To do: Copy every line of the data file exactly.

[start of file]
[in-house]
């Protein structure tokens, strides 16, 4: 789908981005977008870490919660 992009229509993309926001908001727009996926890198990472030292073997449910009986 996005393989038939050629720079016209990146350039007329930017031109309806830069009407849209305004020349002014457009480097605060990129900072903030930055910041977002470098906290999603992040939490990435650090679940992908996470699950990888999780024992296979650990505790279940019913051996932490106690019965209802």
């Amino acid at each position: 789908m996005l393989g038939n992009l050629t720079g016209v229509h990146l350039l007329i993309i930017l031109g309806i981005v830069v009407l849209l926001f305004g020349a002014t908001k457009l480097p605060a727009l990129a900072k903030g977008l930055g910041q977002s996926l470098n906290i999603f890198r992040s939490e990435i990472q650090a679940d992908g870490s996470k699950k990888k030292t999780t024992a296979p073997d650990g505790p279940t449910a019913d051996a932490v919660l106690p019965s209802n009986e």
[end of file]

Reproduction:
[in-house]
């Protein structure tokens, strides 16, 4: 789908981005977008870490919660 992009229509993309926001908001727009996926890198990472030292073997449910009986 996005393989038939050629720079016209990146350039007329930017031109309806830069009407849209305004020349002014457009480097605060990129900072903030930055910041977002470098906290999603992040939490990435650090679940992908996470699950990888999780024992296979650990505790279940019913051996932490106690019965209802």
């Amino acid at each position: 789908m996005l393989g038939n992009l050629t720079g016209v229509h990146l350039l007329i993309i930017l031109g309806i981005v830069v009407l849209l926001f305004g020349a002014t908001k457009l480097p605060a727009l990129a900072k903030g977008l930055g910041q977002s996926l470098n906290i999603f890198r992040s939490e990435i990472q650090a679940d992908g870490s996470k699950k990888k030292t999780t024992a296979p073997d650990g505790p279940t449910a019913d051996a932490v919660l106690p019965s209802n009986e």